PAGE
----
A reader alerted me to an obituary for Verghese Kurien who revolutionised India’s milk industry.
Verghese Kurien, who has died aged 90, did for India’s dairy industry what Norman Borlaug did for its cereal production, launching a “white revolution” which ended chronic shortages and turned India into the world’s largest milk producer; he became known as “the milkman of India”.
In the 1950s small Indian dairy farmers were dependent on Polson’s, a dairy giant founded in India in 1915, which by the Second World War had established a monopoly. Farmers had to travel long distances to deliver milk to the Polson dairies and often the milk went sour en route. The prices of buffalo and cow milk were arbitrarily determined and, because farmers were unable to sell their milk to any other vendor, they were generally paid a pittance.
During the war, a group of farmers from the Kaira district of Gujarat approached the Indian nationalist leader Vallabhbhai Patel complaining of their inability to send their milk production to the markets without being fleeced by Polson’s. He advised them to form a co-operative and supply milk directly to their main market in Bombay. In 1946, following a milk strike, the Kaira District Co-operative Milk Producers’ Union was born.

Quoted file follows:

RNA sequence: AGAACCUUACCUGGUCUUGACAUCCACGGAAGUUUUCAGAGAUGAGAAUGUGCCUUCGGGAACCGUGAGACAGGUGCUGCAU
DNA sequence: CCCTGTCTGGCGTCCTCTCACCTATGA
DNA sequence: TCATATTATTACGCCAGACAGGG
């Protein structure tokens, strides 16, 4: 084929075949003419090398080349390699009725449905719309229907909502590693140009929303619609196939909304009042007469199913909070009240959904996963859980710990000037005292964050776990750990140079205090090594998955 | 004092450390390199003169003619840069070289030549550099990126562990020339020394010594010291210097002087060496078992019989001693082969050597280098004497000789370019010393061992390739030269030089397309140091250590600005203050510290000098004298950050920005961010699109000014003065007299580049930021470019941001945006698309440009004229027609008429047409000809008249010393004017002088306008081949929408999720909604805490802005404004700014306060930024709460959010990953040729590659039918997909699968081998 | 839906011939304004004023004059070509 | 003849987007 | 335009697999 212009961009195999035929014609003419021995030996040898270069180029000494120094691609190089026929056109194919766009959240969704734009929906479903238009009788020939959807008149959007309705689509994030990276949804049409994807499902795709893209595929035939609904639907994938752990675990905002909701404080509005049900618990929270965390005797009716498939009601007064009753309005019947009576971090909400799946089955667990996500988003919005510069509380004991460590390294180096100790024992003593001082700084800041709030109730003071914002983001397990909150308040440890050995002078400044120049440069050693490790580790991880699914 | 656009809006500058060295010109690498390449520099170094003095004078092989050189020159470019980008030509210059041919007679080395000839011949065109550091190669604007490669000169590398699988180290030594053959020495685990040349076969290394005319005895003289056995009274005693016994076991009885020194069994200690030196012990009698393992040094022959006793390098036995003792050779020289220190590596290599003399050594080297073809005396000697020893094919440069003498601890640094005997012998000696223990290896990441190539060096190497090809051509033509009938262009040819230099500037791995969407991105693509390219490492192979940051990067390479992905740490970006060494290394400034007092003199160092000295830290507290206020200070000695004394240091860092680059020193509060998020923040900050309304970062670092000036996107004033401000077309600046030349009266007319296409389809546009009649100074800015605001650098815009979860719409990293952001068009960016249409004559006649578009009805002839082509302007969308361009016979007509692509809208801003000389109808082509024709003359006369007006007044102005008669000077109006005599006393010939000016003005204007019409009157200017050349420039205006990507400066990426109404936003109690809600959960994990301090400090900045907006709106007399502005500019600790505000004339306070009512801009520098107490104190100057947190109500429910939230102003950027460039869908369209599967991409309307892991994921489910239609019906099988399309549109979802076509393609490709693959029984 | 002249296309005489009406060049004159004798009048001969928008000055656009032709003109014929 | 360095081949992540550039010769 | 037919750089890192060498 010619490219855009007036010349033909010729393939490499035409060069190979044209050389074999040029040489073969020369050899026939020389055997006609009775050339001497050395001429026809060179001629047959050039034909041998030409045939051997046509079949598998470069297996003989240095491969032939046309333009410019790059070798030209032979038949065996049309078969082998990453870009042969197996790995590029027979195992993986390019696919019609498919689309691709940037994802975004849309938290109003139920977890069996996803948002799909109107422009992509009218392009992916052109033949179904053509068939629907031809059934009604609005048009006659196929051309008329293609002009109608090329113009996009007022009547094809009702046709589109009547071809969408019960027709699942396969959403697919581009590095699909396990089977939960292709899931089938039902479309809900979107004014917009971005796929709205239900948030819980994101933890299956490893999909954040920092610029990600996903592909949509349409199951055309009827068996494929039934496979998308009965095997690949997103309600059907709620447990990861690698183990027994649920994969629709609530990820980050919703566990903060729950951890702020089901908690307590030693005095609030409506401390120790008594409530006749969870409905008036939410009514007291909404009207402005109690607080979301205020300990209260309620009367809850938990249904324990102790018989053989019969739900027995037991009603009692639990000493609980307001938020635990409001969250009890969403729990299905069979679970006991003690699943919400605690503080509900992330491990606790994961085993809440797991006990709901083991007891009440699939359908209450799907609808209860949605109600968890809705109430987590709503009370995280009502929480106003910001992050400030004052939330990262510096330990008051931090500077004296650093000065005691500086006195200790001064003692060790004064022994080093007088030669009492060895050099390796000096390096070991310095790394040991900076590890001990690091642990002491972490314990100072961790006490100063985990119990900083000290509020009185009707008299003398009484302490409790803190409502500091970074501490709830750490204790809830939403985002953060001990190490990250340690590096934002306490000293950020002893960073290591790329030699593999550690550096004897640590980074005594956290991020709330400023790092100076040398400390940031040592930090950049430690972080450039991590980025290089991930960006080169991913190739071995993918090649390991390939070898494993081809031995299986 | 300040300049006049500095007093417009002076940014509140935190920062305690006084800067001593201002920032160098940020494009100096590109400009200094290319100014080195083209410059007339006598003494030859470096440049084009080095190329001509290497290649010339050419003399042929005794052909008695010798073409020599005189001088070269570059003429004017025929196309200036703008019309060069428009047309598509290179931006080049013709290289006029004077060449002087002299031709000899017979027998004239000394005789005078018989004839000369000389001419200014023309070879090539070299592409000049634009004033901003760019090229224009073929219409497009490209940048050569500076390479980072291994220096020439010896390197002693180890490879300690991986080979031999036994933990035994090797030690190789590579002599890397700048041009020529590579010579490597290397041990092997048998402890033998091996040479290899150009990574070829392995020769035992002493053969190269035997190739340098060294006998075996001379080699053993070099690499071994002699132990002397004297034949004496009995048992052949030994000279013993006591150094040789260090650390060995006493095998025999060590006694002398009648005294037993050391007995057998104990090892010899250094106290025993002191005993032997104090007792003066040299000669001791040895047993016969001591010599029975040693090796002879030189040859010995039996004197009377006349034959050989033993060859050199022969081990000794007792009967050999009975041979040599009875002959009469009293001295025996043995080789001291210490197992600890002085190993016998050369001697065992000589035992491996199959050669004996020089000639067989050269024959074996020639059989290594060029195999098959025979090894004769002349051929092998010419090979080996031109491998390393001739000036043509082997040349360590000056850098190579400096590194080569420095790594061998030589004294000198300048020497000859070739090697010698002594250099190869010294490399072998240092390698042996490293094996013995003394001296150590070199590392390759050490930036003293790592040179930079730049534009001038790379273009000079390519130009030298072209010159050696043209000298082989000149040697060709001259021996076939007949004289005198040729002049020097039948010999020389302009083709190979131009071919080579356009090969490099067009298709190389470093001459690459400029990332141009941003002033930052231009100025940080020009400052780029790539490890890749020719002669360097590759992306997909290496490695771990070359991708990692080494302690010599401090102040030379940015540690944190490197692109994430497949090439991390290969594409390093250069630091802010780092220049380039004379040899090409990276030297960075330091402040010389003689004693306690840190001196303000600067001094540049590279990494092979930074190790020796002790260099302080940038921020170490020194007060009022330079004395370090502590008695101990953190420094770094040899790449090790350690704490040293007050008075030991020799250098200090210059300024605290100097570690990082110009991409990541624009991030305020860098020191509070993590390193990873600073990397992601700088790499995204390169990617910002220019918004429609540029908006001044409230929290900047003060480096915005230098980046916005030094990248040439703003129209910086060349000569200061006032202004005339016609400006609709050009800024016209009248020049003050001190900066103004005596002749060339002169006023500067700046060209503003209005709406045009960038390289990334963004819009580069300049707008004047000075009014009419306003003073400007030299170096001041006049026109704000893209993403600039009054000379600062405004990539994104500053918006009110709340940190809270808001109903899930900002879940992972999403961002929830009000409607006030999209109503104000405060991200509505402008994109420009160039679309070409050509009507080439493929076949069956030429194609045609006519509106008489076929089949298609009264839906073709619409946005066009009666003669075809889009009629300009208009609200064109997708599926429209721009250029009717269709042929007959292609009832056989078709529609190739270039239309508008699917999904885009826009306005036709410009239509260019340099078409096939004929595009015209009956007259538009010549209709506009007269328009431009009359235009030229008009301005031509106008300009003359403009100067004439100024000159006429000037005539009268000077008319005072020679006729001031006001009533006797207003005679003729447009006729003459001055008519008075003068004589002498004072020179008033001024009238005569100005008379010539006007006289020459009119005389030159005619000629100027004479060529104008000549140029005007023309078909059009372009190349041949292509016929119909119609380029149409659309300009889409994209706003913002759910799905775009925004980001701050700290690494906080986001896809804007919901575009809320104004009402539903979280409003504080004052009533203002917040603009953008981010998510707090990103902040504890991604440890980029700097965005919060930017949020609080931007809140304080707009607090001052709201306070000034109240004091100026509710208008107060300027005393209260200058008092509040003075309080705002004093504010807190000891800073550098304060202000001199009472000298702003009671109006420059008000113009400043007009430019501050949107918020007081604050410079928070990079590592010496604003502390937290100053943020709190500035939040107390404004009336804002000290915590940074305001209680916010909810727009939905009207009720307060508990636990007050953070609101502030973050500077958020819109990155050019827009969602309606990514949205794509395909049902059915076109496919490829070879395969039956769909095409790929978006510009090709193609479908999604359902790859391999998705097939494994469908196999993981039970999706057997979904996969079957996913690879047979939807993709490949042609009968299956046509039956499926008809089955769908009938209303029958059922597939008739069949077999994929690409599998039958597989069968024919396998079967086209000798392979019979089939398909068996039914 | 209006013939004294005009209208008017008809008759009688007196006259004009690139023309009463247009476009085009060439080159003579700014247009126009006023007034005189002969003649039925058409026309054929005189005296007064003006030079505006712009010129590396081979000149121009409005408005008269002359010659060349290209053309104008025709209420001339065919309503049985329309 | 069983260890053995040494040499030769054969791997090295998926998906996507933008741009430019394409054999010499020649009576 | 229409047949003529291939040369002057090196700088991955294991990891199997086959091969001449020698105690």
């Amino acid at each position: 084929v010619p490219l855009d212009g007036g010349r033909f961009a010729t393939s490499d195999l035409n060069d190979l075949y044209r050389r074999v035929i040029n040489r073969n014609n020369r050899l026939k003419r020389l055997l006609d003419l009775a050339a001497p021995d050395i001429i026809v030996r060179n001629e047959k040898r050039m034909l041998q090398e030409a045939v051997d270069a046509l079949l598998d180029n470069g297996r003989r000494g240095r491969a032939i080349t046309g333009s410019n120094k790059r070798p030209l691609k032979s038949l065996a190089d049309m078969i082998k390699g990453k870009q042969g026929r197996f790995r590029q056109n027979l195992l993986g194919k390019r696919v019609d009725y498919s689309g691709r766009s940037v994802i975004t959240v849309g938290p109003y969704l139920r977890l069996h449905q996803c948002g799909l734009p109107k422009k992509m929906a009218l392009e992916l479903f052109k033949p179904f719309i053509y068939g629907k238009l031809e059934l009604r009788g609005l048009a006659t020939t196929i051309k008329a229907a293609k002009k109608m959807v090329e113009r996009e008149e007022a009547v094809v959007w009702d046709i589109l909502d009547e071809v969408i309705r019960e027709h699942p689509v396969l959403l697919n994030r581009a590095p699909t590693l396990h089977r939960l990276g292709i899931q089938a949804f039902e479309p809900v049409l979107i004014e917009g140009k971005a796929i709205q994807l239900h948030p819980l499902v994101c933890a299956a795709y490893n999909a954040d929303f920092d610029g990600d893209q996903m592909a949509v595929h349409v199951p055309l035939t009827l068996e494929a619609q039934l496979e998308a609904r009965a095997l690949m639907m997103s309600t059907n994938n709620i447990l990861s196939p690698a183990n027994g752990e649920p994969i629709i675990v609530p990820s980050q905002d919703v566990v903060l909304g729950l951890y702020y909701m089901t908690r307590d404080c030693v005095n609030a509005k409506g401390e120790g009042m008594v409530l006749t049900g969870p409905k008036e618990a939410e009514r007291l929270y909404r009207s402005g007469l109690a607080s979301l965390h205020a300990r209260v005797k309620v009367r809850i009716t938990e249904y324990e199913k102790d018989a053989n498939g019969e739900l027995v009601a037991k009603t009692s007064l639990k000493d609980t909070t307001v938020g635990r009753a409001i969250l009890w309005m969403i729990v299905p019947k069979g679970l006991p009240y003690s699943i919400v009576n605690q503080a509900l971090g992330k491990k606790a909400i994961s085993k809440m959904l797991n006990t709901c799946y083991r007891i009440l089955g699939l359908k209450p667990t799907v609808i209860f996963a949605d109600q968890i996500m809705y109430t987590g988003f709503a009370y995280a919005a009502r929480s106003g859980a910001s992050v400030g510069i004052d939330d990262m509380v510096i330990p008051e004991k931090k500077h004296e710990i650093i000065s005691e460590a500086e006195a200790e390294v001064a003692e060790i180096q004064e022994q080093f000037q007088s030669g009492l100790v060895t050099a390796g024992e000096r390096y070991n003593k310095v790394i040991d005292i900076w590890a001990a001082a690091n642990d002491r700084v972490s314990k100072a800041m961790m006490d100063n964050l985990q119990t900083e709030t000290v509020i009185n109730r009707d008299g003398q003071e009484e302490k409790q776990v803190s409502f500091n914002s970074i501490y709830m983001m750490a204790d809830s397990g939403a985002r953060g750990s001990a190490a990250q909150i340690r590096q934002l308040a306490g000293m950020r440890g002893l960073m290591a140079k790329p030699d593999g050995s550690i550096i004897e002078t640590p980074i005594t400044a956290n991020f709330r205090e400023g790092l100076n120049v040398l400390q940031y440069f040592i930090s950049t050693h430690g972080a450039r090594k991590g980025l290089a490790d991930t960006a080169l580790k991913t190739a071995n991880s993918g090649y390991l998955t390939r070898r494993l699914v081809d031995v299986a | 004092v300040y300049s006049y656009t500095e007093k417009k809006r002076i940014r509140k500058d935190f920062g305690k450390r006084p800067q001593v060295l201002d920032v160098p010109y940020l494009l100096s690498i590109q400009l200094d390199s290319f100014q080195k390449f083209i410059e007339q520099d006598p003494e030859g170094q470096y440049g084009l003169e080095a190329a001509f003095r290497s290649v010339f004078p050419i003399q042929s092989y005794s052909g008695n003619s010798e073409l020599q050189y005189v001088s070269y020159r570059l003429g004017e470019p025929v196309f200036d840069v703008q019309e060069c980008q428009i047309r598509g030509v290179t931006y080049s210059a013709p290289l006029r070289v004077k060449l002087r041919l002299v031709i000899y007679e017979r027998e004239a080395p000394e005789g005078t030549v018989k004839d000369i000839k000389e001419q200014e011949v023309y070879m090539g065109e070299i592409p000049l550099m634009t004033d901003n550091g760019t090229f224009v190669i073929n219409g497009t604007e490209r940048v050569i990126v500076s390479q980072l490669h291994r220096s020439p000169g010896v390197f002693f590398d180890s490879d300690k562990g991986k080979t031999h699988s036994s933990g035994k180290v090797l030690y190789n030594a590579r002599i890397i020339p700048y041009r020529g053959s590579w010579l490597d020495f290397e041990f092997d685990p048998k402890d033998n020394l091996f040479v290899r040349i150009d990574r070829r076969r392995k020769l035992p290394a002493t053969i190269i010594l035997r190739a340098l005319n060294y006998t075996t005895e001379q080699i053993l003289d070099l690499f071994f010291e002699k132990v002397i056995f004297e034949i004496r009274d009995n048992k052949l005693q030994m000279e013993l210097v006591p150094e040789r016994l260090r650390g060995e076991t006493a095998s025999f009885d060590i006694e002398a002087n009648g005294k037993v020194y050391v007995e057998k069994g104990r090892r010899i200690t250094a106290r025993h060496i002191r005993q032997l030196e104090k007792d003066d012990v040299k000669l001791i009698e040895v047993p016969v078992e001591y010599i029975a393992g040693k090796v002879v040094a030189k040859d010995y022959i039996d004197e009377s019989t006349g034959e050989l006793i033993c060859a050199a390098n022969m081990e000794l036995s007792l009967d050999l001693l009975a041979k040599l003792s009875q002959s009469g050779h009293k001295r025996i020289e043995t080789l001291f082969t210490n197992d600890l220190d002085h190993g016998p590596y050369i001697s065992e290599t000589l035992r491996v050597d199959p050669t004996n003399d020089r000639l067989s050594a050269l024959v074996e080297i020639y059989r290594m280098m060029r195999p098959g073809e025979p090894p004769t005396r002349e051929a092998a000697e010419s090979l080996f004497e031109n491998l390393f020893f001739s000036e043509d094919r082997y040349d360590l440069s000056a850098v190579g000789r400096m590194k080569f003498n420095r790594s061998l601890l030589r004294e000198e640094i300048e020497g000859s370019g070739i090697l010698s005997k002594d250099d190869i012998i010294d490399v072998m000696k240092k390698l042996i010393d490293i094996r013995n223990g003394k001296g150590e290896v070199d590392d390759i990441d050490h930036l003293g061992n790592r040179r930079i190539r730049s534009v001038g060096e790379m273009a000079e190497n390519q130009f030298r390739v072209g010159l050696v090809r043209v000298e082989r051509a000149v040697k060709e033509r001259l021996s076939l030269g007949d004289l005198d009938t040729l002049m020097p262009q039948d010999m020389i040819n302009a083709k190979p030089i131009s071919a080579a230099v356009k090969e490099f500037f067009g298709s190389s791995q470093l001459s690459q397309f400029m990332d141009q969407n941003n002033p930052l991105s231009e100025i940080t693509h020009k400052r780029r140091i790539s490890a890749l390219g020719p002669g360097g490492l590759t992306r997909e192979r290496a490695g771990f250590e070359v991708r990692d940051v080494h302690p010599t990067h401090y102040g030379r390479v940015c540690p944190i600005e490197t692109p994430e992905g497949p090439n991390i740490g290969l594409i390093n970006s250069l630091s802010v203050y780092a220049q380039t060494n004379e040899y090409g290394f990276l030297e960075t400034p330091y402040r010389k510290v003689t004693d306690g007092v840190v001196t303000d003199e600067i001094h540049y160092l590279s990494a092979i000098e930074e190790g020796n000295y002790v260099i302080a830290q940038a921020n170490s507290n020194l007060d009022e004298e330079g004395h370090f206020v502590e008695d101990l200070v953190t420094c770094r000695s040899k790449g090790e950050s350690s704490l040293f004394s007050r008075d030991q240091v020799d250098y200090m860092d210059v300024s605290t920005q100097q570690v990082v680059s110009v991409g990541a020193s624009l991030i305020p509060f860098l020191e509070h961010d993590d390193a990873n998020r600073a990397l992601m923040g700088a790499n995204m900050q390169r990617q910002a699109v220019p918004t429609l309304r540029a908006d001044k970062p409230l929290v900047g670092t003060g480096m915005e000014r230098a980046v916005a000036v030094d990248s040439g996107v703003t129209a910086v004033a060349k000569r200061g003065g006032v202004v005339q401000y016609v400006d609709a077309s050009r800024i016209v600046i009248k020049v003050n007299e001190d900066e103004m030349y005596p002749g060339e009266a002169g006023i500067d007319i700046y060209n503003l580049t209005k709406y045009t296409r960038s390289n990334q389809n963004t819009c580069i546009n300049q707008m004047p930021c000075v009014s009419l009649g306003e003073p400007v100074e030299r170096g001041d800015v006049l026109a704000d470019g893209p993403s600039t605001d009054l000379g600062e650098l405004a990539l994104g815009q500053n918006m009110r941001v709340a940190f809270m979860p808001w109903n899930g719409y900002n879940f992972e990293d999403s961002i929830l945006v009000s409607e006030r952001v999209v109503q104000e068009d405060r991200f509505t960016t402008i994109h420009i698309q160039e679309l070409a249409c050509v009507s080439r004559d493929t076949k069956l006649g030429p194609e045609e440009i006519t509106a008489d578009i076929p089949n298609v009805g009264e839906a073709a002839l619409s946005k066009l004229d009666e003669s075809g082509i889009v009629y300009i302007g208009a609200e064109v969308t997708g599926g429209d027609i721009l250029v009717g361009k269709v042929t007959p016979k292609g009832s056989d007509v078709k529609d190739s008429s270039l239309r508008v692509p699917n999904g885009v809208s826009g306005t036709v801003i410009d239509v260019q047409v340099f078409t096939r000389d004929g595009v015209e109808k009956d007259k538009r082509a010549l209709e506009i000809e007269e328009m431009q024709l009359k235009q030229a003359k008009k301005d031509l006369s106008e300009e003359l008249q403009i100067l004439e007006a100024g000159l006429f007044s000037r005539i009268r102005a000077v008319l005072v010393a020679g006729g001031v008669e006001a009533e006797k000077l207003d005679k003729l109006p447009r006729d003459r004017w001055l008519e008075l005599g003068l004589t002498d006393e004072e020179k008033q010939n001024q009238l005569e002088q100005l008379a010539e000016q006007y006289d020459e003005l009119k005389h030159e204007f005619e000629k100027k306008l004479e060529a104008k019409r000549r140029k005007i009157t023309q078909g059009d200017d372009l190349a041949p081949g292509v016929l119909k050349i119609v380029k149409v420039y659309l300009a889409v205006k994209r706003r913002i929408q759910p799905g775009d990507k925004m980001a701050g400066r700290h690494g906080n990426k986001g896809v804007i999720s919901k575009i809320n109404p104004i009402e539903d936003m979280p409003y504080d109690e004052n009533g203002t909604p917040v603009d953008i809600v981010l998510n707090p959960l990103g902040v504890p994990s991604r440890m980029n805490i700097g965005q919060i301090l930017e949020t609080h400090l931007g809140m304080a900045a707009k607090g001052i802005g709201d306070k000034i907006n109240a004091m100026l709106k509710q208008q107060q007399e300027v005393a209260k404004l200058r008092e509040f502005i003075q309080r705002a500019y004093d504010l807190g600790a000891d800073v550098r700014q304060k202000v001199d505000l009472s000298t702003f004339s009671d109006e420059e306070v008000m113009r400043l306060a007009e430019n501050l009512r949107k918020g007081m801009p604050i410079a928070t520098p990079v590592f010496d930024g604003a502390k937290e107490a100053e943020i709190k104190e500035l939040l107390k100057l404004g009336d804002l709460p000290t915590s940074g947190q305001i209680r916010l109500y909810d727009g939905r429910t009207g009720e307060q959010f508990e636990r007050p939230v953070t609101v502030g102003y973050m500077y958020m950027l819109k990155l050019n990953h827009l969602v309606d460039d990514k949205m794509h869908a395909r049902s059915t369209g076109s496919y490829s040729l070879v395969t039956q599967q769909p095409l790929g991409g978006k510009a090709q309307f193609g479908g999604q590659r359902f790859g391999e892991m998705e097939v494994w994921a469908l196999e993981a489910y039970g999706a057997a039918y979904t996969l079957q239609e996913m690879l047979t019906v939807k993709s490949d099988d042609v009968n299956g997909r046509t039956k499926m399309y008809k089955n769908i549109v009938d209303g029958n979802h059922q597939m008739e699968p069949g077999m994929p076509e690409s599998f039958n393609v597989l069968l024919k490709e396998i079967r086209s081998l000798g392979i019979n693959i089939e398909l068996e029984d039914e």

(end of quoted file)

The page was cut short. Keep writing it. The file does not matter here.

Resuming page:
An engineer by training, Kurien became involved in the milk industry in the late 1940s, when he took a temporary job with the union, then still struggling for survival against Polson. With Tribhuvandas Patel, the then chairman of the union, he set up a modern milk processing plant and created a new dairy co-operative called the Anand Milk Union (Amul).
The success of the co-operative started a movement which spread rapidly in Gujarat. Subsequently the Gujarat Co-operative Milk Marketing Federation (GCMMF), an umbrella body, was formed under Kurien’s chairmanship to ensure that the different co-operatives did not compete against one another and to coordinate marketing under the Amul brand name. . .
Another initiative was the opening of the world’s first plant producing milk powder from buffalo milk.
. . . In 1970 he launched Operation Flood, a huge development programme with the objective of creating a nationwide milk grid linking 10 million milk producers through 96,000 dairy co-operatives, with consumers in more than 700 towns and cities. Over the next 25 years the programme made India the largest producer of milk and milk products in the world. Milk production increased from 20 million tonnes a year in the 1960s to 122 million tonnes in 2011. . .
The world is a better place for entrepreneurs like this.